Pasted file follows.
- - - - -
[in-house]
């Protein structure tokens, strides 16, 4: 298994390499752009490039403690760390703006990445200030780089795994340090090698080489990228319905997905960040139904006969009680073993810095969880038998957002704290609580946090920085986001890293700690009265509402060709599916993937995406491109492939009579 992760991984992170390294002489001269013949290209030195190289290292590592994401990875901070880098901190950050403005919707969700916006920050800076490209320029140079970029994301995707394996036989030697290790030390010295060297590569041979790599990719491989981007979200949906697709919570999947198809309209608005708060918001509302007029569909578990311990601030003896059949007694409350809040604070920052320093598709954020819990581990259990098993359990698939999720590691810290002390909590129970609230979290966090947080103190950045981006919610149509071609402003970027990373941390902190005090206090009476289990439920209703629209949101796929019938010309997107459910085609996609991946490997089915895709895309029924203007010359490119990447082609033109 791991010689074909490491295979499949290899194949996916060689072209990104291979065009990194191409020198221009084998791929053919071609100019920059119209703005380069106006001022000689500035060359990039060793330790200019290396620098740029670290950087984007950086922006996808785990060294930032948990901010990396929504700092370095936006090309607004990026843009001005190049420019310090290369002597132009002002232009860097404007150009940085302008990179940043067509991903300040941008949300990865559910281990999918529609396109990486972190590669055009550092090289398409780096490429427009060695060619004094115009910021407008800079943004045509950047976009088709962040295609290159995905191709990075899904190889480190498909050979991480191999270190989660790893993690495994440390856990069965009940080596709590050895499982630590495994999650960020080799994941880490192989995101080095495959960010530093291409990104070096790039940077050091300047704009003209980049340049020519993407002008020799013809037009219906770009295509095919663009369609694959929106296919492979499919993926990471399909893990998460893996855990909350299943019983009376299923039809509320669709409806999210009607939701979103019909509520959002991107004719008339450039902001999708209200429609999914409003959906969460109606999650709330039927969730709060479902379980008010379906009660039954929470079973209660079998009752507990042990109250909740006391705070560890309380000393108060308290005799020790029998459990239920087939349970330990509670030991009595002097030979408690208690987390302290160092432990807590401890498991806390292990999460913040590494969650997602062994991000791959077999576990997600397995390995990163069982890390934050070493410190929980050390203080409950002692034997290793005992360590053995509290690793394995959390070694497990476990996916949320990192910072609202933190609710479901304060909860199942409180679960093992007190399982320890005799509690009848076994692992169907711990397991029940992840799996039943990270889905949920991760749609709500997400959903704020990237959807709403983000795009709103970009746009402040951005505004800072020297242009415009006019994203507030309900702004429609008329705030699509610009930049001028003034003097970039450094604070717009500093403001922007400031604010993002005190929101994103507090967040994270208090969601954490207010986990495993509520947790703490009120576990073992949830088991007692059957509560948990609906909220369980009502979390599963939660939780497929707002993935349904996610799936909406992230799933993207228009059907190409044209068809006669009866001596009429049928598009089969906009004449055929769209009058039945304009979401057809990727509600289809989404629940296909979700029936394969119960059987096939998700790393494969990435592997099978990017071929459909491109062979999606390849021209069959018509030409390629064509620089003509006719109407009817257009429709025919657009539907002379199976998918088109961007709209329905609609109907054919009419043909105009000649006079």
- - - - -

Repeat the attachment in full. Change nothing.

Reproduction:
[in-house]
């Protein structure tokens, strides 16, 4: 298994390499752009490039403690760390703006990445200030780089795994340090090698080489990228319905997905960040139904006969009680073993810095969880038998957002704290609580946090920085986001890293700690009265509402060709599916993937995406491109492939009579 992760991984992170390294002489001269013949290209030195190289290292590592994401990875901070880098901190950050403005919707969700916006920050800076490209320029140079970029994301995707394996036989030697290790030390010295060297590569041979790599990719491989981007979200949906697709919570999947198809309209608005708060918001509302007029569909578990311990601030003896059949007694409350809040604070920052320093598709954020819990581990259990098993359990698939999720590691810290002390909590129970609230979290966090947080103190950045981006919610149509071609402003970027990373941390902190005090206090009476289990439920209703629209949101796929019938010309997107459910085609996609991946490997089915895709895309029924203007010359490119990447082609033109 791991010689074909490491295979499949290899194949996916060689072209990104291979065009990194191409020198221009084998791929053919071609100019920059119209703005380069106006001022000689500035060359990039060793330790200019290396620098740029670290950087984007950086922006996808785990060294930032948990901010990396929504700092370095936006090309607004990026843009001005190049420019310090290369002597132009002002232009860097404007150009940085302008990179940043067509991903300040941008949300990865559910281990999918529609396109990486972190590669055009550092090289398409780096490429427009060695060619004094115009910021407008800079943004045509950047976009088709962040295609290159995905191709990075899904190889480190498909050979991480191999270190989660790893993690495994440390856990069965009940080596709590050895499982630590495994999650960020080799994941880490192989995101080095495959960010530093291409990104070096790039940077050091300047704009003209980049340049020519993407002008020799013809037009219906770009295509095919663009369609694959929106296919492979499919993926990471399909893990998460893996855990909350299943019983009376299923039809509320669709409806999210009607939701979103019909509520959002991107004719008339450039902001999708209200429609999914409003959906969460109606999650709330039927969730709060479902379980008010379906009660039954929470079973209660079998009752507990042990109250909740006391705070560890309380000393108060308290005799020790029998459990239920087939349970330990509670030991009595002097030979408690208690987390302290160092432990807590401890498991806390292990999460913040590494969650997602062994991000791959077999576990997600397995390995990163069982890390934050070493410190929980050390203080409950002692034997290793005992360590053995509290690793394995959390070694497990476990996916949320990192910072609202933190609710479901304060909860199942409180679960093992007190399982320890005799509690009848076994692992169907711990397991029940992840799996039943990270889905949920991760749609709500997400959903704020990237959807709403983000795009709103970009746009402040951005505004800072020297242009415009006019994203507030309900702004429609008329705030699509610009930049001028003034003097970039450094604070717009500093403001922007400031604010993002005190929101994103507090967040994270208090969601954490207010986990495993509520947790703490009120576990073992949830088991007692059957509560948990609906909220369980009502979390599963939660939780497929707002993935349904996610799936909406992230799933993207228009059907190409044209068809006669009866001596009429049928598009089969906009004449055929769209009058039945304009979401057809990727509600289809989404629940296909979700029936394969119960059987096939998700790393494969990435592997099978990017071929459909491109062979999606390849021209069959018509030409390629064509620089003509006719109407009817257009429709025919657009539907002379199976998918088109961007709209329905609609109907054919009419043909105009000649006079």